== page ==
QB Peyton Manning (AP Photo/Michael Conroy)
The Indianapolis Colts and Franklin College invited the public to Saturday's minicamp practice, and ColtPower.com editor Eric Hartz was on hand to watch. See what Hartz thought about the new punters, new special teams coach Ray Rychleski, how the battles for the tight end and receiver positions are shaping up, and more inside.
I spent much of my day taking photos and updating the ColtPower Twitter feed, but I also had time to jot down a few notes. With all that going on, I surely missed out on some of the action on the field, so if you saw something I didn't, be sure to drop me a line or post it in the forums.
On to the notes:
- The Colts spent a lot of time working with the punt teams, and for those that never played football, that's actually a fairly common activity for football practices, particularly in a training camp-type environment. With Hunter Smith gone to Washington, fans got their first look at new punters Pat McAfee and Tim Mastay.
The team used a draft pick on McAfee so it would seem he's got the inside track for the job. It looked to me like McAfee had the better overall leg — as in, his punts traveled farther — but Masthay appeared to have the edge in hangtime.
One of the knocks on Smith was that he didn't get much hangtime on his punts, and the team's punt coverage struggled because of it because the gunners couldn't get down the field in time to stop the returner from getting a head of steam. So, if the coaching staff decides to value hangtime over pure distance, perhaps Mastay could have an edge in that area.
On the other hand, McAfee also can kick field goals and kick off, and with Adam Vinatieri aging and recovering from hip surgery, the Colts may need McAfee as a fill-in if Vinatieri isn't ready to start the season.
Either way, the battle between these two new punters should be an interesting one to keep an eye on during training camp and the preseason.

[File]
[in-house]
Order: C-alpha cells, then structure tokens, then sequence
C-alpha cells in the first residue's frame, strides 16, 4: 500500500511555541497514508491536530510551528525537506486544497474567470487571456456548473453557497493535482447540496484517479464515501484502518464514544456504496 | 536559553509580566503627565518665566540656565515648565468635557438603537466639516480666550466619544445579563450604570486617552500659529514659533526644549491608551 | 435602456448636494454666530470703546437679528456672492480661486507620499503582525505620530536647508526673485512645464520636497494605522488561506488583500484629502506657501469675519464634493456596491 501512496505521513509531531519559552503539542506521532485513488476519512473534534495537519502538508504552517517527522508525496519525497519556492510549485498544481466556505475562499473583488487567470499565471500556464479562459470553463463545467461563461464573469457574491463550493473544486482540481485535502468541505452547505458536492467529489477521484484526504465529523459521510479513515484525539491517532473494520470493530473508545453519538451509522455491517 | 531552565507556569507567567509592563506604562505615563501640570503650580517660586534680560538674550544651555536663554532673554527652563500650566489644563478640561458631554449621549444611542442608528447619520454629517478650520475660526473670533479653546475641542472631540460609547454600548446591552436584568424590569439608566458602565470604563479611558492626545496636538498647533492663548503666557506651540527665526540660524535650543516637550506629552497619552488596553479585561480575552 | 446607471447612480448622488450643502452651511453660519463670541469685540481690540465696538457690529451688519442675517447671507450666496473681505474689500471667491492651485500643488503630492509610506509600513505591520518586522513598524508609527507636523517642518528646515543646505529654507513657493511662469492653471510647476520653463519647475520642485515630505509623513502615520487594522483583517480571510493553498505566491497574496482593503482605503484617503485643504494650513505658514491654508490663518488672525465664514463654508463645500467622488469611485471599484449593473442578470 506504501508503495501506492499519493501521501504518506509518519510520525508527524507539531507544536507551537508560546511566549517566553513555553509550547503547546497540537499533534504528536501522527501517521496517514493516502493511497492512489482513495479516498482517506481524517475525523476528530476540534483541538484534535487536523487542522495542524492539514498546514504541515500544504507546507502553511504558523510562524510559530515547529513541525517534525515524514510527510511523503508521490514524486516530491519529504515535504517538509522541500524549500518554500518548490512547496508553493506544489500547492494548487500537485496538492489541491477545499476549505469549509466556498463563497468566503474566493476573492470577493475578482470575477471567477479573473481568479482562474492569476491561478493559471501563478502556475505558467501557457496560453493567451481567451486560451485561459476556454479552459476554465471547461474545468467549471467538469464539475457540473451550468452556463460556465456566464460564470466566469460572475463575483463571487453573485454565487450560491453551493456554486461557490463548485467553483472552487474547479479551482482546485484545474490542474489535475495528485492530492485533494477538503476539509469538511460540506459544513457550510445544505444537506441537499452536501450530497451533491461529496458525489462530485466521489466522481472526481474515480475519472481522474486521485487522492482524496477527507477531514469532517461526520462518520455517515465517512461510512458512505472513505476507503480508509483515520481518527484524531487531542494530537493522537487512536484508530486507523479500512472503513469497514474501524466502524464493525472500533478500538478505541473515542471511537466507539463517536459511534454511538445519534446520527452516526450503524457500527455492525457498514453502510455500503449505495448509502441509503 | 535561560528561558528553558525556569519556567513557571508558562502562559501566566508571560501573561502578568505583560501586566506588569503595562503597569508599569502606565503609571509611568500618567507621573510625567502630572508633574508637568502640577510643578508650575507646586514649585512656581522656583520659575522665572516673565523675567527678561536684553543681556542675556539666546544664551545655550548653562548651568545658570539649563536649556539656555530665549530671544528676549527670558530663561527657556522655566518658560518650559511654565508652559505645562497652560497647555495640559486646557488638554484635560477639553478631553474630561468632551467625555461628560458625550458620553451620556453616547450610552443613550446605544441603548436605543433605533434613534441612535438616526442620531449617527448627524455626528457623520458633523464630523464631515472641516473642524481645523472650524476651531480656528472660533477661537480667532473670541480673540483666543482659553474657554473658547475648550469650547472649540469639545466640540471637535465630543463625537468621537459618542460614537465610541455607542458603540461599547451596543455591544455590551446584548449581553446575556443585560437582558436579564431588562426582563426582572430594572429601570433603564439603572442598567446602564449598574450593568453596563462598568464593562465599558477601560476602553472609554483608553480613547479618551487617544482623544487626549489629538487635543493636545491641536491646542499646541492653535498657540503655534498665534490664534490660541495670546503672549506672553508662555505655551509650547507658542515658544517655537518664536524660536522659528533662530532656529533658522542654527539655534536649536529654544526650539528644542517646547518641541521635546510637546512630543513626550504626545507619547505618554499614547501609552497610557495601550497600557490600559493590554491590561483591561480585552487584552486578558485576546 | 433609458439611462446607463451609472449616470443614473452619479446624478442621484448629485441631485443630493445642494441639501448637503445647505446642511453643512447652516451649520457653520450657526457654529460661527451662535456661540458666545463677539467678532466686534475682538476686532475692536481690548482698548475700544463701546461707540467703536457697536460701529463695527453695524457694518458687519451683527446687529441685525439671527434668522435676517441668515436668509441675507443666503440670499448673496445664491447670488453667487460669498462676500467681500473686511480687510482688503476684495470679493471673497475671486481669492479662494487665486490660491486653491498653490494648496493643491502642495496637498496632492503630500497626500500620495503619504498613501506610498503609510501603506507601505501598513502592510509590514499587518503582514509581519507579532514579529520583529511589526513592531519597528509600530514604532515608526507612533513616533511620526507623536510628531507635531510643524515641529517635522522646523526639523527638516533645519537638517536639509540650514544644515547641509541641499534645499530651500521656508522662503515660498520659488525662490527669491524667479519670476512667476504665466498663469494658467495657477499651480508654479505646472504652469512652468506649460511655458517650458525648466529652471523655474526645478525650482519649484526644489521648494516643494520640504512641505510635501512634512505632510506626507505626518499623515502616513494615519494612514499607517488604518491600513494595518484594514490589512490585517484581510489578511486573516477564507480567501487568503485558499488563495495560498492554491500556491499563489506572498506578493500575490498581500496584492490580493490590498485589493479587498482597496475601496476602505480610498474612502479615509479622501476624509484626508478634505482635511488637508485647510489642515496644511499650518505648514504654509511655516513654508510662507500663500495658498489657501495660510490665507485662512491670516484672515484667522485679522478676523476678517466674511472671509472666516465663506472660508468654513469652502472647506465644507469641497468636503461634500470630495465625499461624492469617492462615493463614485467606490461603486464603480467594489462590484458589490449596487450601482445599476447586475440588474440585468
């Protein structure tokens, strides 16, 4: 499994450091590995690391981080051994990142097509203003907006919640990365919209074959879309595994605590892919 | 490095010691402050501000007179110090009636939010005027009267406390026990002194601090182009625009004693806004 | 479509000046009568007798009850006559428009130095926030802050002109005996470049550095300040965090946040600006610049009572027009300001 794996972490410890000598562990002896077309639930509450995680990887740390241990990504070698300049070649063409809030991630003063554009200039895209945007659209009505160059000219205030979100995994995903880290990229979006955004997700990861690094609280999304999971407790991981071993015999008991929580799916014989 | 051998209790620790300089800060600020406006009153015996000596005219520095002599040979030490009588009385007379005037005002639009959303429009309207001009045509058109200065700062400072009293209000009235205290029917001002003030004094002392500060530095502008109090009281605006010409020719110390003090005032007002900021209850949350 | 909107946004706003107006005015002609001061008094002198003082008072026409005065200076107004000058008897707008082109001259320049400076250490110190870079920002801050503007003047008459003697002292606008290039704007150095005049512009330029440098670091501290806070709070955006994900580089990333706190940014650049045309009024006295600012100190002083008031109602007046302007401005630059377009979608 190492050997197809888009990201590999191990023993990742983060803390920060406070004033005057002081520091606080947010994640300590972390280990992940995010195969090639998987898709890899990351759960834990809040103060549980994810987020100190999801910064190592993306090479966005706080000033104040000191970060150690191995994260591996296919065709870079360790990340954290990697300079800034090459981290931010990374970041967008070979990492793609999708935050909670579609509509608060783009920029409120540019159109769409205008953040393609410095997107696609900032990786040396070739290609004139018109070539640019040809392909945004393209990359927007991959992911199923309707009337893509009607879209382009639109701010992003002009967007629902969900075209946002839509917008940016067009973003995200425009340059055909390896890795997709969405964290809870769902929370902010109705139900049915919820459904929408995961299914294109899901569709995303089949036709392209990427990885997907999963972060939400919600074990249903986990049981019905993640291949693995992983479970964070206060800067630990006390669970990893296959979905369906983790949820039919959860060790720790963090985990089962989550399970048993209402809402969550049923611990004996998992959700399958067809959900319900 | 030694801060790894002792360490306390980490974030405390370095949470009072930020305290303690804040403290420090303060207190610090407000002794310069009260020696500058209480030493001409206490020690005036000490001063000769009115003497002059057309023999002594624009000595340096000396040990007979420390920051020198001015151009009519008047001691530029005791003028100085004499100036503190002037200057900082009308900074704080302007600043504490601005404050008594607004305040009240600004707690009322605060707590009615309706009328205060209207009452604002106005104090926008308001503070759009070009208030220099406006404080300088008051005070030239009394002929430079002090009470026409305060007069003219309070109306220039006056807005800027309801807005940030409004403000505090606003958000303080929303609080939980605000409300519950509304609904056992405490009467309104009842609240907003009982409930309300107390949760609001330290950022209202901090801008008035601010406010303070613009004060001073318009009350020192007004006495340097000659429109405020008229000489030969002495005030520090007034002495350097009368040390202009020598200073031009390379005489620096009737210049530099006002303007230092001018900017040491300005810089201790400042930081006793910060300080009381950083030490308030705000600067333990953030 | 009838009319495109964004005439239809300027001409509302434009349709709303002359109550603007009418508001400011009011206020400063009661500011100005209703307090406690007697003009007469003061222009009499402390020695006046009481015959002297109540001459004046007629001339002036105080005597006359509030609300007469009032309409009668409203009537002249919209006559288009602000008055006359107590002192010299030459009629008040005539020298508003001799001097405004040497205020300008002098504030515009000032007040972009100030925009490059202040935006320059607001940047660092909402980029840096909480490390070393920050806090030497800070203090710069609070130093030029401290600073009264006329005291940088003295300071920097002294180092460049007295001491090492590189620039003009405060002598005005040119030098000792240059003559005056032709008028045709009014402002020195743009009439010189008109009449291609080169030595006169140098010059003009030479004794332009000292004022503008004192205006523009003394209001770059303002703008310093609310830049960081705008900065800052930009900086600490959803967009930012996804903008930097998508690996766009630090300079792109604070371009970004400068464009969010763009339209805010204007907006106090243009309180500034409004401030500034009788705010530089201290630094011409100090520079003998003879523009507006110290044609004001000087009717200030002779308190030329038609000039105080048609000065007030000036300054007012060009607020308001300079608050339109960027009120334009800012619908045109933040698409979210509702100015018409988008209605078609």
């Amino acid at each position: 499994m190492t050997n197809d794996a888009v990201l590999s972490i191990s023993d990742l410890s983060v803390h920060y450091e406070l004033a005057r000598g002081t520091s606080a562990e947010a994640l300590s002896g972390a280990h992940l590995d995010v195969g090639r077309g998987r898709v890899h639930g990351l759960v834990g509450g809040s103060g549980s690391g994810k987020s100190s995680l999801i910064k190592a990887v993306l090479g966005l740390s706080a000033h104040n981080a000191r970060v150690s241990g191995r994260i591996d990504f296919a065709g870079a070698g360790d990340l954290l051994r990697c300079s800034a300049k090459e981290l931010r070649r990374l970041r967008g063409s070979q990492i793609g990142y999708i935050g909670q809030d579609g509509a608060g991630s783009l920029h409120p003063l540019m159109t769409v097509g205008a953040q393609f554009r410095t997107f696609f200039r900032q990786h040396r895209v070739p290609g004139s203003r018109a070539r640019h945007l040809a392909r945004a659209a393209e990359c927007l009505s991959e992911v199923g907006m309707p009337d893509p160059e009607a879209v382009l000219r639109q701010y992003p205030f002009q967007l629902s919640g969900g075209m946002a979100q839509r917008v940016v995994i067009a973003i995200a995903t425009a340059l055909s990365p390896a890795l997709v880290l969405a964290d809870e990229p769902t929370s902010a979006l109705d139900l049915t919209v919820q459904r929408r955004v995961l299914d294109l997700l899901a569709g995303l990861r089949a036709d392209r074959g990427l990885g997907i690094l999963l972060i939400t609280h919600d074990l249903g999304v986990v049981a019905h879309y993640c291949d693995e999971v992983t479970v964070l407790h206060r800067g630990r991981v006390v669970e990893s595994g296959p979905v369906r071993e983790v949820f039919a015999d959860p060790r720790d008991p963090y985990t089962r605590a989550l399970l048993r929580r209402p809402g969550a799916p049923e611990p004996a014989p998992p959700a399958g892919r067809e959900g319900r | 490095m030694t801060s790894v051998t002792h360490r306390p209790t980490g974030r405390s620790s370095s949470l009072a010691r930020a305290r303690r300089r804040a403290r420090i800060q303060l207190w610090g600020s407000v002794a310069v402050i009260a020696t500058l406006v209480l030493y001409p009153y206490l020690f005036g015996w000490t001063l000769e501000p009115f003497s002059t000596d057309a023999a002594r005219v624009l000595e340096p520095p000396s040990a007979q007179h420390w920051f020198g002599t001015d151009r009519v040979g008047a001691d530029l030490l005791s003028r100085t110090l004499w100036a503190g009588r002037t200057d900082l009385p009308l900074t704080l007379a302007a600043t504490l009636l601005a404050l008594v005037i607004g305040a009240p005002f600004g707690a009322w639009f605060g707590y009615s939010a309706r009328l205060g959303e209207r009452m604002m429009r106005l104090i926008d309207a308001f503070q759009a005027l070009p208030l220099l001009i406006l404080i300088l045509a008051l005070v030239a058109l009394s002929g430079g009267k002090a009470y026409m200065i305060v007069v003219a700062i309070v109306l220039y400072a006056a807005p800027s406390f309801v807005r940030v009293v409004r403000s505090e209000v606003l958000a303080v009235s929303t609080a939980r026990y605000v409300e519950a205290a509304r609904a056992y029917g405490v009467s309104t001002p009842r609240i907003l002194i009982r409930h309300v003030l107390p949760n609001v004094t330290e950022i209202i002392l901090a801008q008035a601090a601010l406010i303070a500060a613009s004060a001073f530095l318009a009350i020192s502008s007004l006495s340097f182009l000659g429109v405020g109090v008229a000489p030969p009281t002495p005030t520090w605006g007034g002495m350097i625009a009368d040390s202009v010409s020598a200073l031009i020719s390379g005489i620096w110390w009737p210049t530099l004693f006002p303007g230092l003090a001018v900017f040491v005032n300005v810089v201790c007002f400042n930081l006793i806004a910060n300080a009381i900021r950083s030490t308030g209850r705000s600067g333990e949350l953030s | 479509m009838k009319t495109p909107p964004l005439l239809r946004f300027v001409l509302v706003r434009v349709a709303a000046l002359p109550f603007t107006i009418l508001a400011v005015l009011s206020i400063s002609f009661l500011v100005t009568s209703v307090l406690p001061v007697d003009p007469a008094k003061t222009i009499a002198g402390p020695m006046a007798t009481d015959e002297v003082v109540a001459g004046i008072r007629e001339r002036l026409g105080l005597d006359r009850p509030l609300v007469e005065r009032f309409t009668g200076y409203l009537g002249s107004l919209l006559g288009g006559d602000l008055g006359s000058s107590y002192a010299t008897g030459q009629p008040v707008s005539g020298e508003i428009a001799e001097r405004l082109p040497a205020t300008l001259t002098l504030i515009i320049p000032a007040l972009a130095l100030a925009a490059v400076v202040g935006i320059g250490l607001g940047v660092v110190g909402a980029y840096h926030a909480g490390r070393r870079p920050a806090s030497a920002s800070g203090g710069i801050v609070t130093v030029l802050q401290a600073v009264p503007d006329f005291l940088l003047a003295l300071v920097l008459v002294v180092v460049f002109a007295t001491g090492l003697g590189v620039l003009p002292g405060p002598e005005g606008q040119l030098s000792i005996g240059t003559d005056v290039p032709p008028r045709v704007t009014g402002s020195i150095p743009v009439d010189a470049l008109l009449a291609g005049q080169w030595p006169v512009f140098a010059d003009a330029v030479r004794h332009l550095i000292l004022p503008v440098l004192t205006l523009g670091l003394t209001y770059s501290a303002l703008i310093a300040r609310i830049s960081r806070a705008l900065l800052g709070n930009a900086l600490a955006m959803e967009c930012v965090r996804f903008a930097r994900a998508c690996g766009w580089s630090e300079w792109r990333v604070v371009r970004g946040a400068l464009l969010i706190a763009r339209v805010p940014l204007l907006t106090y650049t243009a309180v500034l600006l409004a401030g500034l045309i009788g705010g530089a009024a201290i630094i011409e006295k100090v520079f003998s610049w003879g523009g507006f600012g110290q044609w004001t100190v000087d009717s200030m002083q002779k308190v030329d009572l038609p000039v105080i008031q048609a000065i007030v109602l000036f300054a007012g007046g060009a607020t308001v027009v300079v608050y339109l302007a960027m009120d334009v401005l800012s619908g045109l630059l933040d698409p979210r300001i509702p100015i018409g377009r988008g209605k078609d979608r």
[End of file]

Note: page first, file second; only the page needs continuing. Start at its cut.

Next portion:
- New special teams coach Ray Rychleski has a lot of energy and a BIG voice. He could be heard barking out encouragement all from all corners of the field.
At one point, when the punt unit wasn't quick enough to line up to Rychleski's liking, he cracked, "what are we, union?" which got a laugh from players and fans alike. He reminded me a bit of James Tolkan, the actor best known as Principal Strickland in "Back to the Future" and Stinger in "Top Gun." I think it's safe to say Rychleski won't be putting up with any "slackers" on the Colts' special teams.
- Another interesting factor to watch throughout the 2009 season is how the Colts use their stable of tight ends. Dallas Clark, of course, will spend most of his time out on routes, and made one of the best catches of the day, one-handing a low pass off his shoe tops on an in route.
I spent a fair amount of my time watching the other tight ends, and I thought both Jacob Tamme and Gijon Robinson struggled a bit in the receiving drills. Robinson dropped a pass on a corner route, but did come back and make a nice grab on an out route a little later. Tamme dropped a pretty easy pass on a dig route but later made a couple of tough catches in the seven-on-seven portion.